One of the most common issues first-time horse owners have is caring for their horse’s hooves. Hoof care can be a real challenge for people who don’t know much about a hoof other than that a flying hoof (aka a kick) is dangerous and results in injuries.
I love watching some of the riding instructors work with young children learning to ride for the first time. One of the first things they teach the kids is to pick up and clean a horse’s hooves. This daily activity is critical when looking after a horse and as preparation when riding a horse.
Picking up and cleaning hooves is where your confidence in your equine partner starts since they are giving you their weapons (a horse kicks, and they won’t give their feet to you willingly if they don’t trust you).
How do you care for a horse’s hooves? Hoof care should be a daily routine that involves picking out your horse’s hooves, cleaning off the mud that may hide injuries and that could cause mud fever, and ensuring your horse’s feet are in good condition.
This is also how you check if hooves are breaking out or damaged. Sometimes, you can address a small breakage in your horse’s nail before it becomes a massive problem with a quarter breaking out.
You can look forward to learning more about trimming your horse’s hooves, balancing their nails, removing dead soles, and correct stretching and flares in our second article on how to trim your horse’s hooves.
Your horse’s hooves are essential to their health and yours. A horse with weak hooves and problem hooves may trip and fall easily or become lame. Know the parts of the horse’s hoof so you can identify any changes or damage quickly.
When I get asked about horse hooves—this happens a lot since my horses are so well trained that they make the cleaning routine look really easy—I like to open my toolbox and show the newbies what products to buy. I also explain what to use these for when it comes to maintaining healthy hooves.
Usually, my explanation goes something like this:
Basic Hoof Maintenance and Products to Condition Hooves
Your horse’s hooves are like your hands. They have nails, they have soft tissue, and they also have a nail bed and cuticle that requires treatment. Different weather conditions and alternating terrain that a horse travels over can affect hooves in unique ways. It’s up to you to keep their hooves healthy so they can remain sound and able to work.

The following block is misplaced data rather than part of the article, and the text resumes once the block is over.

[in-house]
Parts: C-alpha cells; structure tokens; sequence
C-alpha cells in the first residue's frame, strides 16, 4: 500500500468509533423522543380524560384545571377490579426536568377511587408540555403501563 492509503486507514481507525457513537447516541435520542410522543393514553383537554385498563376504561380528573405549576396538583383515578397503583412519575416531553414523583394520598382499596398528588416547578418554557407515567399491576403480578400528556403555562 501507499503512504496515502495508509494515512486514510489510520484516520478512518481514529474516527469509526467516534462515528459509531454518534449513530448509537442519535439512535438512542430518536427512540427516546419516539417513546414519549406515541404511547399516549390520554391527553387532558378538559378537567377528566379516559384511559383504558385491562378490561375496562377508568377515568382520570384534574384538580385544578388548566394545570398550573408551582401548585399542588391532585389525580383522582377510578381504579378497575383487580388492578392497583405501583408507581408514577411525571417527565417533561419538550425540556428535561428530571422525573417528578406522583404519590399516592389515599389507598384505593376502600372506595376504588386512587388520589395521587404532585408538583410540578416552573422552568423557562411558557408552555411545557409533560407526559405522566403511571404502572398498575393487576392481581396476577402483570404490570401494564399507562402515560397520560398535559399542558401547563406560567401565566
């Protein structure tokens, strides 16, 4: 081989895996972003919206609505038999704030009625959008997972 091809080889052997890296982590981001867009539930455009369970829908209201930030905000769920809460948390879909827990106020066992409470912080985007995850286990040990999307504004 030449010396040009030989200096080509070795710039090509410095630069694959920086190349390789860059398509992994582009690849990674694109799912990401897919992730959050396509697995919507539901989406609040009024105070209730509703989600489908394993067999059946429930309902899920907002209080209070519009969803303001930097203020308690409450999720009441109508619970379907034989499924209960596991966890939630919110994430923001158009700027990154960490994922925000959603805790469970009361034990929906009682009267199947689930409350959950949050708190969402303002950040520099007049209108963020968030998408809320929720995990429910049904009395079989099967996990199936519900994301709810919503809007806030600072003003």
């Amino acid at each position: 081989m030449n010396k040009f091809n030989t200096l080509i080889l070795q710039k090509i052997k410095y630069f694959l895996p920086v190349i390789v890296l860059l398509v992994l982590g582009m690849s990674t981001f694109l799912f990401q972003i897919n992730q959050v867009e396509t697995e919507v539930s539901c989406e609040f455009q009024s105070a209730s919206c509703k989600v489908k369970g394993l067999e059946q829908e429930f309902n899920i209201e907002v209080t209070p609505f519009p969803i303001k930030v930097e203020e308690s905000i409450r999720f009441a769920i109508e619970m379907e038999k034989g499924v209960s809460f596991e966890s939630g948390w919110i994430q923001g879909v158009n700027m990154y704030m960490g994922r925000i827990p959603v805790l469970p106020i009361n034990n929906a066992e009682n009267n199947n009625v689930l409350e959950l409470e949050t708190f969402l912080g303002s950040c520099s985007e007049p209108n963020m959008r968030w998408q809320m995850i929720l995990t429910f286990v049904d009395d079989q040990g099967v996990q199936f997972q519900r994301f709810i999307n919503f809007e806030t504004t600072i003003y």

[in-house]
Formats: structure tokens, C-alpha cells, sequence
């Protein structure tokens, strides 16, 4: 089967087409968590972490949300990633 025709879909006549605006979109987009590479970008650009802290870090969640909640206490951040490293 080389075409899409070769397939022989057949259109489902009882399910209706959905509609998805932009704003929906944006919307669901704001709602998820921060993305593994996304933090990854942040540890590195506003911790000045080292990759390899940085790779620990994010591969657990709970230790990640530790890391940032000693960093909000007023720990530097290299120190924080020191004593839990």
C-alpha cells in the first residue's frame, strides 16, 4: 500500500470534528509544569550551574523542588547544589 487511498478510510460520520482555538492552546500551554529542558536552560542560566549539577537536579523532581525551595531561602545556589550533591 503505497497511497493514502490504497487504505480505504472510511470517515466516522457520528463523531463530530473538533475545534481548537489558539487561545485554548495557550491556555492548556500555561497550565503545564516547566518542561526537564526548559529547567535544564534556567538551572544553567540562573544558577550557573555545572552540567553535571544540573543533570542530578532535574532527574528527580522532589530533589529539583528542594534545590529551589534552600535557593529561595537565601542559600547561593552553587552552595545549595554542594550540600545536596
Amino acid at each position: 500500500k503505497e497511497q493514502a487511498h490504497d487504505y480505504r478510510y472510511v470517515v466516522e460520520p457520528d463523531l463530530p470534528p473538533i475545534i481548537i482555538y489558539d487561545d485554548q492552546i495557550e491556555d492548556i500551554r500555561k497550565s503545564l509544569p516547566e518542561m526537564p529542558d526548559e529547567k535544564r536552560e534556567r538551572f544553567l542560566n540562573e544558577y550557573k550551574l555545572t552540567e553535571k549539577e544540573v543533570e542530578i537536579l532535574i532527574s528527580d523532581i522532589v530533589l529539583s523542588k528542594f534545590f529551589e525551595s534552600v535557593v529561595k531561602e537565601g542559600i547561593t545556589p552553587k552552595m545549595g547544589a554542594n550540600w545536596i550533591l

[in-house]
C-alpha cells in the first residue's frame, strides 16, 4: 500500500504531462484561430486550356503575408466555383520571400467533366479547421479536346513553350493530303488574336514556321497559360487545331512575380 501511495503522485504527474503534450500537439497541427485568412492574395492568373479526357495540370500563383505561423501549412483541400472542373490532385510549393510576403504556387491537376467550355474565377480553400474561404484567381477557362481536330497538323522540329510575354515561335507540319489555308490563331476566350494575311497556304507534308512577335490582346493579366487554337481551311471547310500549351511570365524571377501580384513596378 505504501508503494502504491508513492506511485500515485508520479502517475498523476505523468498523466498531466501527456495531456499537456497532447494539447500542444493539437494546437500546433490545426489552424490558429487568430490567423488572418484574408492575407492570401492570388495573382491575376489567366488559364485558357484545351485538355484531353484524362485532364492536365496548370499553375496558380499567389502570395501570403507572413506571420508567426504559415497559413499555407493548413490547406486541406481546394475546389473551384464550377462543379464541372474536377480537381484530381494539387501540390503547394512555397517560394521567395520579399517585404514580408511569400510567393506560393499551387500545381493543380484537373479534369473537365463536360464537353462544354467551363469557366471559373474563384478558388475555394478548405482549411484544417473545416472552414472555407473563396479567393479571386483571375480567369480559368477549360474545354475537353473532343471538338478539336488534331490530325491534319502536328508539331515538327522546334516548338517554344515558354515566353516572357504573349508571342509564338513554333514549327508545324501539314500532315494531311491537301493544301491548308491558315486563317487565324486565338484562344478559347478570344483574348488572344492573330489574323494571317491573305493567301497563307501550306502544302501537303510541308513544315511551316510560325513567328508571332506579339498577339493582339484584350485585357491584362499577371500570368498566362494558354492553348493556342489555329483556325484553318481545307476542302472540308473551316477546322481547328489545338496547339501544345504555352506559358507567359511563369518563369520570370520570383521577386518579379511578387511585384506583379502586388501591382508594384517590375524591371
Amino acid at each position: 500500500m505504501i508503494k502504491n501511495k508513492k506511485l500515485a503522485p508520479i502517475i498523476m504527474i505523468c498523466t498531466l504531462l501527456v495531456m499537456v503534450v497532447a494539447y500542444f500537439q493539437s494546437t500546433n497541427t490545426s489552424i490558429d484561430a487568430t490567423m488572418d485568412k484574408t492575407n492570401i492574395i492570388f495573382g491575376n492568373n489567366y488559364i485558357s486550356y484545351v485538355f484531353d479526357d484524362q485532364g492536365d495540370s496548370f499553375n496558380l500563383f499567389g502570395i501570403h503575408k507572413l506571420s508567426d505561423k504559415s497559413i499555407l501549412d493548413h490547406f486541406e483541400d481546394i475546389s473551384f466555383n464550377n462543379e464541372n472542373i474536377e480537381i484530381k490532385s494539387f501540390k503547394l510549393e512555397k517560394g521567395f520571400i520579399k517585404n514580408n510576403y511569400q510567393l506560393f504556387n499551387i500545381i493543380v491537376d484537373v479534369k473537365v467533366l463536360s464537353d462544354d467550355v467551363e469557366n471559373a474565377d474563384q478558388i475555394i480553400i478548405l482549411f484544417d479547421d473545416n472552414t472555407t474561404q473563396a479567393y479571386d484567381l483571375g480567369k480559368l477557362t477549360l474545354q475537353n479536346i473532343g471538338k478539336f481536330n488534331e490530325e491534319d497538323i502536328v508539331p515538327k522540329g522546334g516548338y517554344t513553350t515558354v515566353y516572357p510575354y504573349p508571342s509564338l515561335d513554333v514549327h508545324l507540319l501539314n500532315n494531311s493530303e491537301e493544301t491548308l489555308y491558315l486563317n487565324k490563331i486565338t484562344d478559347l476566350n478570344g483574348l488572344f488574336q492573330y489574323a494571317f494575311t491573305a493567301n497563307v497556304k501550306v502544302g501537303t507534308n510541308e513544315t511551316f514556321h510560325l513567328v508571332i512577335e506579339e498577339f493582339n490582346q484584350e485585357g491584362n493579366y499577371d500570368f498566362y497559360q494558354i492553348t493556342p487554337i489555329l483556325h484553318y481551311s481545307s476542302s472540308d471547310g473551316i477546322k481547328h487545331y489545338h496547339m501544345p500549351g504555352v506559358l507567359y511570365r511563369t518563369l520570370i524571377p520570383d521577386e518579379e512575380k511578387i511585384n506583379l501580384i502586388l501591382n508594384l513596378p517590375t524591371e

Daily Picking is Essential
Clean your horse’s hooves at least once a day. Plus, you should always clean your horse’s hooves before you get on for a ride. Imagine being asked to run a marathon with a stone in your shoe.
You would have bruises and blisters before you’ve run the first few yards. Now, what if I told you that you had to carry someone who may weigh as much as a quarter of your weight while you run with this stone in your shoe. Would you want to do it?
This is precisely what happens when we ask a horse to work when we haven’t checked their hooves for stones. The frog, specifically the collateral groove, tends to collect rocks, which can bruise your horse’s hooves. This can lead to abscesses forming, lameness, and even cause permanent hoof damage if not treated.
By cleaning out your horse’s hooves daily, picking out stones and loose particles, and checking for injuries, you ensure your horse can work and maintain its health.
Treating Hoof Conditions
The next thing I often help new horse owners with is treating hoof conditions. Some of these are temporary conditions, and if you treat them effectively and timeously, they are a minor concern. Others require more intensive treatment and care to prevent long-term damage.
1. Treating Dry Hooves
Just like people, horses also need special moisturizing agents in their hooves. Dry hooves crack and can become painful. This is usually a winter problem. In summer, when there’s more moisture in the ground or there’s more frequent rain, your horse will have healthier hooves that naturally maintain its moisture levels.
A horse with dry hooves will tend toward hard and brittle hooves, which are more likely to break. Your farrier will also thank you for maintaining healthy and moist hooves, as these are much easier to trim.